Secure erase is not removed from the CLI version of Disk Utility (see below).
diskutil secureErase -help
Usage: diskutil secureErase [freespace] level MountPoint|DiskIdentifier|DeviceNode
Securely erases either a whole disk or a volume's freespace.
Level should be one of the following:
0 - Single-pass zeros.
1 - Single-pass random numbers.
2 - US DoD 7-pass secure erase.
3 - Gutmann algorithm 35-pass secure erase.
4 - US DoE 3-pass secure erase.
Ownership of the affected disk is required.
Note: Level 2, 3, or 4 secure erases can take an extremely long time.
ex: diskutil secureErase 4 disk5
Retired Engineer, do you have any references? What I have read says otherwise.
Drive Wear & Tear
What is your estimation of wear and tear on the flash by writing to 0's. What percentage of the drives total usage has been "wasted"? I thought even consumer drives where capable of 1000 - 10000 rewrites per cell, whereas enterprise SSDs are capable of over 100,000: http://www.computerworld.com/s/article/9112065/Solid_state_disk_lackluster_for_l aptops_PCs?taxonomyId=19&pageNumber=1&taxonomyName=Storage.
"For one thing, it matters whether the SSD drive uses SLC or MLC memory. SLC generally endures up to 100,000 write cycles or writes per cell, while MLC can endure anywhere from 1,000 to 10,000 writes before it begins to fail, according to Fujitsu's Hagberg. For its part, Western Digital's laptop hard-disk drive boasts up to 600,000 write cycles."
That's an old artcile too. Slightly newer, in late 2008 Micron/Sun achieved SLC NAND chips capable of over 1,000,000 write cycles: http://investors.micron.com/releasedetail.cfm?ReleaseID=440650 . I imagine things have gotten slightly better in the last 4 years.
This paper (http://static.usenix.org/events/fast11/tech/full_papers/Wei.pdf) states, "In most cases, overwriting the entire disk twice was sufﬁcient to sanitize the disk, regardless of the previous state of the drive."
Going on however, "Overall, the results for overwriting are poor: while overwriting appears to be effective in some cases across a wide range of drives, it is clearly not universally reliable. It seems unlikely that an individual or organization expending the effort to sanitize a device would be satisﬁed with this level of performance."
The best method I have found for wiping an SSD on a Mac is the (SAFE) Scramble and Finally Erase process as described in this UC San Diego research paper: http://cseweb.ucsd.edu/users/swanson/papers/TR-cs2011-0963-Safe.pdf.
According to their paper, the effectiveness of the procedure is equiavlent to degaussing a magentic drive. Another tidbit, the SAFE technique is replicated by Sandforce controller when someone reformats the drive (as mentioned by Linc Davis above, however, I believe this is specific only to Sandforce controllers).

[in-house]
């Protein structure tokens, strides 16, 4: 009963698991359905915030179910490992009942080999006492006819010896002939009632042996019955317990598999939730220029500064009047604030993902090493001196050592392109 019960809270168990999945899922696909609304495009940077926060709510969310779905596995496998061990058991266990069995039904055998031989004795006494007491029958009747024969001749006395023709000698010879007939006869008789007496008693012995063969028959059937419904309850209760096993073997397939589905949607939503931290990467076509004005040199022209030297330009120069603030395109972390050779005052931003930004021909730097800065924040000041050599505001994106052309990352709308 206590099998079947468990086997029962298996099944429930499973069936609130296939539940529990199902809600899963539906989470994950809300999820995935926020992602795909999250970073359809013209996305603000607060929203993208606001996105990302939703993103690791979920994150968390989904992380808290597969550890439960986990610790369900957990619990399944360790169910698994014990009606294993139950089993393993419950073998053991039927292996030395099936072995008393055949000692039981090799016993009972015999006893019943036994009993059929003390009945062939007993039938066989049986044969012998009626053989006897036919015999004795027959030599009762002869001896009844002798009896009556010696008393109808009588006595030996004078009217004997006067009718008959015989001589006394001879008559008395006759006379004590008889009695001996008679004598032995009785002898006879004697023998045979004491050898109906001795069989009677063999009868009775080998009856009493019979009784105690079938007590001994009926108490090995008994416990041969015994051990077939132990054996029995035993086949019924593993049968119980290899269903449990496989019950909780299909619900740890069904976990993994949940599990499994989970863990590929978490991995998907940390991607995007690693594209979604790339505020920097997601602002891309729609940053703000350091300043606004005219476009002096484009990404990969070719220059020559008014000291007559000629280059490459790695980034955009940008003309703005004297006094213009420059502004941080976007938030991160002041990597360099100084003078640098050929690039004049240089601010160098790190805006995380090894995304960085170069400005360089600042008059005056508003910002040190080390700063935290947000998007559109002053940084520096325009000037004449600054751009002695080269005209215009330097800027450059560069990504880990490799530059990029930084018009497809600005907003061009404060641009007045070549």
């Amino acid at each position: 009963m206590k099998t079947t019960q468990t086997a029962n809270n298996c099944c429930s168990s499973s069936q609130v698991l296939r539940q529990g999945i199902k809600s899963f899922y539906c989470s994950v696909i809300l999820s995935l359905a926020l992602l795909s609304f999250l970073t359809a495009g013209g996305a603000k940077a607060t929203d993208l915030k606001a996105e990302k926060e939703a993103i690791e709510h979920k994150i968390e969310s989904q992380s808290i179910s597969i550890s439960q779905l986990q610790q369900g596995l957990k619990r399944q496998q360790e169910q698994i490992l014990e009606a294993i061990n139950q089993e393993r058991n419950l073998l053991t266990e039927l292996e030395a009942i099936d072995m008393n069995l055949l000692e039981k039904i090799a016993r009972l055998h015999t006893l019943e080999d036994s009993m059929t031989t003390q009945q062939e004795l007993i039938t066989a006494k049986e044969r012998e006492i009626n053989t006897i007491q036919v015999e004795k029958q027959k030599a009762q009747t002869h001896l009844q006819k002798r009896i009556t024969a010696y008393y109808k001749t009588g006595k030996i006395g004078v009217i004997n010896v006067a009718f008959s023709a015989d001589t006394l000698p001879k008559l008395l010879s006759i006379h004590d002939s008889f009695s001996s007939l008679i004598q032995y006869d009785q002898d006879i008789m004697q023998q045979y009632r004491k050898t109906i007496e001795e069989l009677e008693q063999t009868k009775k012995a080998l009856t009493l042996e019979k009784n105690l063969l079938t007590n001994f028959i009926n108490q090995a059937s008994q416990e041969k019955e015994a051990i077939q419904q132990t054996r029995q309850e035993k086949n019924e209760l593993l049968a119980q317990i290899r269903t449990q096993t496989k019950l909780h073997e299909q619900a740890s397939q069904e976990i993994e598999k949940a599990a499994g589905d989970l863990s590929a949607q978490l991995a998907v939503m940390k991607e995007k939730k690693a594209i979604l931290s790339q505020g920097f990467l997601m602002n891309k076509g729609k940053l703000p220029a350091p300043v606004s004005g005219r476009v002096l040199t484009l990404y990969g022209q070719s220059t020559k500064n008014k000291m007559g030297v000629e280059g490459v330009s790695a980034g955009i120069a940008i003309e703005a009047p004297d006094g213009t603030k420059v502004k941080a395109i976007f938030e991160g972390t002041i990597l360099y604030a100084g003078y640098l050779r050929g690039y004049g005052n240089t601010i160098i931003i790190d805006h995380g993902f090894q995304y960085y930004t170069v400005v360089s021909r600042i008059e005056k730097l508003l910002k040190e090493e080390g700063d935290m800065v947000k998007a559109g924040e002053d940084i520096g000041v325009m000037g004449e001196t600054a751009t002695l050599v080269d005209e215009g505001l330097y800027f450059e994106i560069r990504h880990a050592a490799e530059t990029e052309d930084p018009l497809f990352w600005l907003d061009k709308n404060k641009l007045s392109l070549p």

Does anyone have confirmation of Linc's original answer (that a basic reformat is sufficient for secure erasure because it erases the internal random key that the controller uses to write to the memory)? I need to wipe some data from my old MBP before I pass it on to somebody, and every suggestion that I've seen for sanitising the drive seems horribly complex -- except for Linc's.
One suggestion (made elsewhere) that made sense was to turn on Filevault to encrypt the drive's data, THEN reformat -- anything retrievable after the reformat would then be encrypted and useless. But for some reason my MBP won't let me turn on Filevault (claiming something about the drive having the wrong formatting system or something and suggesting that I reformat the drive in order to use filevault. That seems pointless to me since I'm only turning on Filevault so that I can reformat the drive *afterward*).
So if somebody have confirm or verify Linc's assertion that reformatting the drive will make data effectively unrecoverable, then that's the route for me. I've done some googling but haven't been able to turn up anything to confirm the statement.
I should add that this is a retro-fitted third party (Samsung) SSD, not one supplied by Apple.
Can anyone confirm Linc's claim?
Linc's answer is partially true, however it is presented as if it applies to all SSDs ever made, which it does not. A good discussion on wiping SSDs is over here on ServerFault http://serverfault.com/questions/282555/zeroing-ssd-drives
An entry in the Apple knowledge base reads:
Note: With an SSD drive, Secure Erase and Erasing Free Space are not available in Disk Utility. These options are not needed for an SSD drive because a standard erase makes it difficult to recover data from an SSD. For more security, consider turning on FileVault encryption when you start using your SSD drive.
When I contacted Apple (both through the genius bar and by calling technical support), they also assured me that a simple erase was sufficient with SSD's. However, most of the literature on SSD's suggests that this isn't really the case, since SSD's can leave behind many copies of blocks, and since there are free space areas of the SSD that are inaccessible to anything above the SSD controller.
Your answer (that Macs always encrypt the drive with a random key and then simply throw the key out on an erase) seems to reconcile these two views of SSD security. However, the SSD I want to clear is very old (it came with my 2010 MacBook Pro), so I would like to find out more about whether this has always been the case. Do you have any more details about whether this applies only to particular drives? Is there a name for this feature that I could google for more information?